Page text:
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Friday, April 26, 2013

Haven't Blogged in a While, It's My Mom's Fault, Read on Please...

I haven't blogged in over a month.  There were many things going on in my life - primarily a long visit from my mother, whom I did not want to ignore during the few evenings we had together by sitting in front of my laptop blogging or writing while she watched Seinfeld reruns (this newly minted entry is dedicated to you, mom). Then there was the finishing up of a consulting project that I had been working on, which was part of  a larger effort I have been making to remove myself from the world of living day to day focused on my children and my son's challenges...then there has been a string of volunteer opportunities that I signed up for to occupy my time in case the previously mentioned effort to remove myself from the day to day world of child-rearing is not effective.  Yet here I find myself once again, drawn to write about my child(ren) that I love so much, not even caring if anyone will read this.   I like it much more than the thought of returning to real paid work or being a PTA rock star.  After a several week absence (thanks mom) I returned to my writing class yesterday and into the open arms of my classmates. A couple of classmates told me that they have referred folks to my blog (woops, sorry 'bout the prolonged absence!) and I thought, holy crap what am I going to write about?  The problem is NOT that I have nothing to write about. Rather I have too much to write about that is all things Finbar and life on the fringe.  Every day it seems has presented a "Finbar story" or a "Life on the Fringe" account. They've been firing at me at such a pace that I'm considering carrying around one of those voice recorders in my pocket from now on to keep track of them all.  I thus have a hodge podge thus of anecdotes to share. I'll just start with the most distant one.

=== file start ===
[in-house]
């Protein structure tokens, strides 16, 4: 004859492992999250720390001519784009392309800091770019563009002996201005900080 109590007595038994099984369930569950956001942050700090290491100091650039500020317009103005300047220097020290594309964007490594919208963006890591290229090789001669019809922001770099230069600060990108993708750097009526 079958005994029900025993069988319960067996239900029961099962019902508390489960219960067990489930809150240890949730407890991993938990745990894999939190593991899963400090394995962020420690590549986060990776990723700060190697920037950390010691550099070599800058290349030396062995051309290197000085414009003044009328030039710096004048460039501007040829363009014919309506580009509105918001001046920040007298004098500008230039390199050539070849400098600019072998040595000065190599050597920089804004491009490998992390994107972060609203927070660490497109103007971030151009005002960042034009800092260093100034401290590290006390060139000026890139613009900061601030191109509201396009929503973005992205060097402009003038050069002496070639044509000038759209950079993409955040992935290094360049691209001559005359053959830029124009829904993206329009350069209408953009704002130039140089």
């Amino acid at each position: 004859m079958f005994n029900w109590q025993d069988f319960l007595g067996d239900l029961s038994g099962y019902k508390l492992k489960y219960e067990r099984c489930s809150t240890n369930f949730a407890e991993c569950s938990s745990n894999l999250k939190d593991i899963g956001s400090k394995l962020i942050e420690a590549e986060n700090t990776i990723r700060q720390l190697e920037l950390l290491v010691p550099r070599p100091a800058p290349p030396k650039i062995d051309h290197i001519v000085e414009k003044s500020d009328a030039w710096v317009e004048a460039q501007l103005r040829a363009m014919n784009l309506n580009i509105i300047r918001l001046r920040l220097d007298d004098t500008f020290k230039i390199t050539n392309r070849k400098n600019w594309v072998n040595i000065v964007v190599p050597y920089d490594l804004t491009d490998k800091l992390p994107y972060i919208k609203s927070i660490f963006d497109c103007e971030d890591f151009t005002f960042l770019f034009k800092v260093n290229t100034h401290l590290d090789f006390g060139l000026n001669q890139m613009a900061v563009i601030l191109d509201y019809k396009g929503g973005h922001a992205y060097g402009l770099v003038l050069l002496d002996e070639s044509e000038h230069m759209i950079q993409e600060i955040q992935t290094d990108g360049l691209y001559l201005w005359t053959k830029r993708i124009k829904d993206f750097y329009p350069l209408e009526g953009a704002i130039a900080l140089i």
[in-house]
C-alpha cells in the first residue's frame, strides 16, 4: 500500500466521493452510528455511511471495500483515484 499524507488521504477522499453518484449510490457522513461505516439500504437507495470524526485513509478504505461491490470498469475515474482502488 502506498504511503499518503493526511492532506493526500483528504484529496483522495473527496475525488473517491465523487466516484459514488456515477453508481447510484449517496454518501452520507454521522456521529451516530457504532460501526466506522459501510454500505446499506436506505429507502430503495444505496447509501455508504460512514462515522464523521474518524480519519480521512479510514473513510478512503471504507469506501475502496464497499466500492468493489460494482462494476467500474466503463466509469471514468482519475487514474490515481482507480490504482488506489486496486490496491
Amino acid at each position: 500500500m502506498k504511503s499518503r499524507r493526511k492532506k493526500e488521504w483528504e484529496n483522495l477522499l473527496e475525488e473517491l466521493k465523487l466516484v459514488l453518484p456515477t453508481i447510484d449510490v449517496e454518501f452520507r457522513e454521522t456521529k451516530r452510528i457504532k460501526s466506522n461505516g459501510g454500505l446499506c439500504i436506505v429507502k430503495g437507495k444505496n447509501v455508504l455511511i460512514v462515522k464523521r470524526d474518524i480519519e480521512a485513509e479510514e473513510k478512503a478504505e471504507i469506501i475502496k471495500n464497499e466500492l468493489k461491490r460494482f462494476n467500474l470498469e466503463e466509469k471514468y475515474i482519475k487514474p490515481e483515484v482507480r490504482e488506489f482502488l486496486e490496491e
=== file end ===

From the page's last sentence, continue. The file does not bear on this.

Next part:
Parent Teacher Conferences - You can learn the darndest things about your quirky kid at a parent teacher conference.  Finbar engaged ( I use the term very lightly) me in what was a "student led" parent teacher conference back in March.  I wish someone had filmed this conference to be aired on a reality TV show, Parenthood, or just to put on YouTube for your viewing pleasure. After his teacher went over his test scores with me and he was visibly unphased by how well he did on those (unlike my-trying-not-to-overly-gush self),   I sat at the desk with him while his teacher coached him through what information he was supposed to take me through.  He first sat facing the two of us, messily pushing around his papers and artwork laid out on the desk muttering "um, yeah...this is my work I guess, um, yeah."  He then turned completely around in his chair and stared at the back wall lost in thought. I exchanged a giggle and smile with his teacher at which time she tried to call his attention back to the task at hand, reminding him of what he was supposed to do, and then excused herself to go speak to the other family that was waiting in the classroom (always fun to have another family watching your son behave this way :).   Still amused I tried, "OK Finney, so show me what all this is."   "Um, well, like, it's just, I guess, you know, my stuff, my work." "Uhuh...and is this your letter to your penpal?" "Um, yeah, you can read it I guess, if you want." (he turns back to the wall).  In the middle of correspondence about summer plans was a random sentence stating that his grandpa who lived in New Orleans died in a boating accident.  Just like that, random matter of fact. Then the writing returned to some other topic such as "what is your favorite color?".  Note to self: work on creative writing at home.  I moved on to the art, which was remarkably good for a child who until this year struggled with fine motor skills, still coloring outside the lines. "Wow, Finney, this is really good, you must be proud of yourself, can't wait to frame this." Still facing the back wall,  "Um yeah,